A classical population of patients with metastatic high risk disease, I won’t detail that too much, many of them obviously had bony disease. Most of them had a high Gleason score and actually most of them had many bone metastases. So nasty cancers, obviously. This is the main, most important results about overall survival, one of the key co-primary endpoints. What we saw was a 38% reduction in the risk of death. The median in the control arm was what we were expecting, 34.7 months and it was not even reached in the abiraterone arm with a 30 month median follow-up. So at three years 66% versus 49% overall survival rates.

Across subgroups we saw a real benefit in terms of overall survival. This was true, for example, for patients in good and poor performance status and also, and this is also very important, those with and without visceral metastases. The second co-primary endpoint was radiographic progression free survival and here again, obviously, abiraterone wins. This was a 53% risk reduction in radiographic progression or death; median less than 15 months in the control arm versus 33 months in the abiraterone arm so this was more than twice improved.

This data came together with many other good findings in terms of time to PSA progression, time to pain progression, which is obviously very meaningful, time to symptomatic skeletal events, again very meaningful, and time to chemotherapy, time to subsequent prostate cancer therapy, which are meaningful, not only to patients but also to society in terms of use of resources and cost. Generally speaking, the benefit that we saw was truly related to abiraterone use up front and I’m saying that because most patients in the control arm received life prolonging therapies such as docetaxel, enzalutamide, abiraterone, cabazitaxel, radium-223, actually twice more patients received these drugs in the control arm. So we’re telling that the true benefit we see in overall survival is clearly linked to up front abiraterone.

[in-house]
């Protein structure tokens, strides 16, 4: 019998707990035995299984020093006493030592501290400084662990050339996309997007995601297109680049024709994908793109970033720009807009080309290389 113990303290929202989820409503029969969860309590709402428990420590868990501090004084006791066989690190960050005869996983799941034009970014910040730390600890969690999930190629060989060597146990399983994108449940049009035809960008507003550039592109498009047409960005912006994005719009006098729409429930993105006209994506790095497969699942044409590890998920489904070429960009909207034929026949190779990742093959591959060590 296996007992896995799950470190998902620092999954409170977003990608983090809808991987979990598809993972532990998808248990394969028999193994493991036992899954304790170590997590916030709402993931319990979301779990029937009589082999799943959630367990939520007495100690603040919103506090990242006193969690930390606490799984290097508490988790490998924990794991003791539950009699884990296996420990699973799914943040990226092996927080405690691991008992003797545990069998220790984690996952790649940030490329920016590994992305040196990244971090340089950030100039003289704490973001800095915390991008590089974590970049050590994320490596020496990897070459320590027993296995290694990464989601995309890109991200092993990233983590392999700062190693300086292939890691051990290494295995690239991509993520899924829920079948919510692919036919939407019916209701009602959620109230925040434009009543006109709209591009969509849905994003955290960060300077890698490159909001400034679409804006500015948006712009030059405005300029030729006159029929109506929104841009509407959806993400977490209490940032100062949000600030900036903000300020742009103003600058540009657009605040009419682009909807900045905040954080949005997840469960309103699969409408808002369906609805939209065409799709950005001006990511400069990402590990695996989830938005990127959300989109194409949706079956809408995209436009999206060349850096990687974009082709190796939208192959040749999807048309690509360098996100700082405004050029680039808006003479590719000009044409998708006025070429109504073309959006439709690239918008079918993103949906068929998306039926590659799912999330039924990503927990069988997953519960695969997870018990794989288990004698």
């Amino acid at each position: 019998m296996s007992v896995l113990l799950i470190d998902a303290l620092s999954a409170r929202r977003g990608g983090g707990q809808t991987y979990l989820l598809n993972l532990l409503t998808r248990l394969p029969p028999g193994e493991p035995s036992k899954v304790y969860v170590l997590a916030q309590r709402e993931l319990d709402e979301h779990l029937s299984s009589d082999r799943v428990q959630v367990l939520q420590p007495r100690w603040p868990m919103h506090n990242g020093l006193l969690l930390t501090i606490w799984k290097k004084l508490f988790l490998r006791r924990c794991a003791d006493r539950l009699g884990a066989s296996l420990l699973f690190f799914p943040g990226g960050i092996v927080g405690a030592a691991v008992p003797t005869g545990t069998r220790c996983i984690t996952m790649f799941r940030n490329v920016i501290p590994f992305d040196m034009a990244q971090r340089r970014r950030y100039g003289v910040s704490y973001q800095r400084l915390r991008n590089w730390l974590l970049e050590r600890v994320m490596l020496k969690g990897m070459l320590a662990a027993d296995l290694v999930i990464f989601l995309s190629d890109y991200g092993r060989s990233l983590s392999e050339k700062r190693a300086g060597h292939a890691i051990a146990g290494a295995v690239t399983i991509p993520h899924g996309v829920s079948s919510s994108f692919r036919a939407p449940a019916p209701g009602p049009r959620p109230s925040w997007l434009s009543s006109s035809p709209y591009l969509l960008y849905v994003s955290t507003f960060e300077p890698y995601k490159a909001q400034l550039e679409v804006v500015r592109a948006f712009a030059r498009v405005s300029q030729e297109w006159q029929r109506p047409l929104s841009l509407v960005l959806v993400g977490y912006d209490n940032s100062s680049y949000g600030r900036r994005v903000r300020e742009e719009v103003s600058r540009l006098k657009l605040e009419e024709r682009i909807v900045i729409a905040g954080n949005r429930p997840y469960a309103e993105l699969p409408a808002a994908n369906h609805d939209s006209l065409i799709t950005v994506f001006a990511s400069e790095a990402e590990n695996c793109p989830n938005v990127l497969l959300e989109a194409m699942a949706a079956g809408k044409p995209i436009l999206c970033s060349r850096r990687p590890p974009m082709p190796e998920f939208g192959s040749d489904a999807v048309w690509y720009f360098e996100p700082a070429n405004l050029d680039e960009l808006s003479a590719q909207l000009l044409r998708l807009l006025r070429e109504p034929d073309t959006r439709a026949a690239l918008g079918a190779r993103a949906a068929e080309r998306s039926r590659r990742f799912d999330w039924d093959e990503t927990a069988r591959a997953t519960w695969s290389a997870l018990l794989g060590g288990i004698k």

In terms of safety we basically saw what we already knew from the abiraterone experience which is an excess in hypertension and hypokalaemia, slight excess in transaminase increase, which is really not an issue, and also a slight excess in cardiac disorders.

So, in conclusion, LATITUDE clearly established that for these men with metastatic high risk prostate cancer using abiraterone and prednisone up front significantly improves overall survival with a 38% reduction in risk of death which is obviously just great, and also a significant improvement in radiographic progression free survival. Safety profile was not really an issue, it was really what we were expecting. Based on that, I really believe that we have a new standard of care for these men with abiraterone prednisone being added on top of castration.  The data were published yesterday in The New England Journal of Medicine which is just great.